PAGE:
I love them. It must be a sign of old age. I’ve even started eating oatmeal. I’m not sure what happened, but getting up in the morning no longer has the attendant angst and drama it did before. I actually wake up before my alarm, only I refuse to get out of bed as a matter of principle. The buck stops here. Old or not I will not get up before 6:30. I think that’s part of the trick, I picked a time I knew I could consistently get up at without risk of relapse. 6:30 may not be hard core, but at least it’s reliable. And as soon as you have reliable then the next thing you know you have a habit. And, before long, you’re laying in bed thinking, “I’m awake, but I’m not getting out of bed until I have to.” That would be robbery. And on Saturday morning I’m eyeing the clock wondering if I can make it until 8:00. Sleeping in is not the same at that point, but I’m not quite ready to give up hope.
I was starting to wonder why mornings were ever hard for me to begin with. But then I realized they never were, I just never cared enough to make them important. However, with more kids, more responsibility, and less wiggle room, I can no longer cut my losses and move on. It’s do or die. There is no room for playing catch up. The only option I am left with is to go to bed and then get the heck up. And by go to bed I mean by 9:00. Did I mention I was getting old? Actually, I start getting ready to go to bed at 9:00. That means I quit whatever I am doing, floss, brush my teeth, wash my face, moisturize, start the oats for breakfast, and peek in at the children. I don’t actually make it into bed until 9:30. And then I read until 10:00. So that works out to be 8 and a half hours of sleep, interrupted by 5 bathroom breaks, a baby who invariably wakes up at 2:30, and the occasional wild card which may or may not involve puke. But come what may, I can still get out of bed in the morning. Because I am no longer tired. Go figure. 8.5 must be my magic number.
I don’t think getting up is that big of a deal. The real test of your mettle is whether or not you are willing to go to bed in the first place. Some people love staying up late. It’s the golden hour. The kids are all asleep. You can hang out with the honey and watch TV. You can both stare aimlessly at Facebook on your smartphones. Or, even better, scrub all the floors and strategically arrange the throw pillows while he wonders if you’re ever coming to bed. But you’re going to have to pay for it. You can either have mornings or nights. And I’m just going to have to go with the obvious on this one. Nighttime is for sleeping. Your body gets it’s best sleep and more ably handles it’s repairs before midnight. So go to bed. It’s dark out. Not to mention, I don’t think I’ve ever heard advice from older women telling me all I needed to do was stay up later. The consistent message I hear is that I need to be up and ready for my day before my children. Which turns out to actually only be painful if I never went to bed. I just thought someone should mention this.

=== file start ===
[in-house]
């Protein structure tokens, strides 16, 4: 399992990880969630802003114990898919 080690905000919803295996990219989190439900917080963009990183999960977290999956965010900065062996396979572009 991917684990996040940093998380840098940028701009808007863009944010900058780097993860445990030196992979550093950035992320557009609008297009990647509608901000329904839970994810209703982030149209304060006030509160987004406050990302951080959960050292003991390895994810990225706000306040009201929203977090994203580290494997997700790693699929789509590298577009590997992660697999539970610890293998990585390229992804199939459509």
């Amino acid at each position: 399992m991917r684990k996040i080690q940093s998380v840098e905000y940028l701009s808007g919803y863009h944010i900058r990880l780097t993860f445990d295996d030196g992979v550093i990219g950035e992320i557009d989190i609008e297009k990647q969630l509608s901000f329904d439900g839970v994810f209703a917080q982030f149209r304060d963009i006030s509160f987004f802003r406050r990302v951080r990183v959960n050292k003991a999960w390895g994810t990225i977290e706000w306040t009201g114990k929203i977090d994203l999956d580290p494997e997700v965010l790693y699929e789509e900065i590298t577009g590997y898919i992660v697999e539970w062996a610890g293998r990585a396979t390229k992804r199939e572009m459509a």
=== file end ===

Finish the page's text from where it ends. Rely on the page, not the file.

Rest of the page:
Personally I like my mornings. I like having my clothes on before the rodeo begins. I like being able to greet my children with a smile as they pour up the stairs. I like sharing my “quiet time” with my boys as we read our Bibles together and they drink my tea. Mostly, I like the sense of peace there is before the sun is all the way up. And the chance to savor it. I don’t have to hit the ground running. I don’t have to throw food at people and wonder if we’re going to make it somewhere on time. Everything is still put away from the night before and this is our chance to enjoy the fruits of our labor, as well as each other.
To me, mornings are priceless.
They remind me of this quote from Peter Pan.
“Mrs. Darling first heard of Peter when she was tidying up her children’s minds. It is the nightly custom of every good mother after her children are asleep to rummage in their minds and put things straight for next morning, repacking into their proper places the many articles that have wandered during the day. If you could keep awake (but of course you can’t) you would see your own mother doing this, and you would find it very interesting to watch her. It is quite like tidying up drawers. You would see her on her knees, I expect, lingering humorously over some of your contents, wondering where on earth you had picked this thing up, making discoveries sweet and not so sweet, pressing this to her cheek as if it were as nice as a kitten, and hurriedly stowing that out of sight. When you wake in the morning, the naughtiness and evil passions with which you went to bed have been folded up small and placed at the bottom of your mind and on the top, beautifully aired, are spread out your prettier thoughts, ready for you to put on.”
For me, there is no going back. I wouldn’t trade any of my hard won peace and order for a chance to sleep in and tango with chaos. It’s not worth it. The years I spent fighting to get out of bed were kind of like flopping around in the mud. You can’t get anywhere if you don’t actually start. Getting up in the morning has become the equivalent of traction. All that’s left is picking up speed.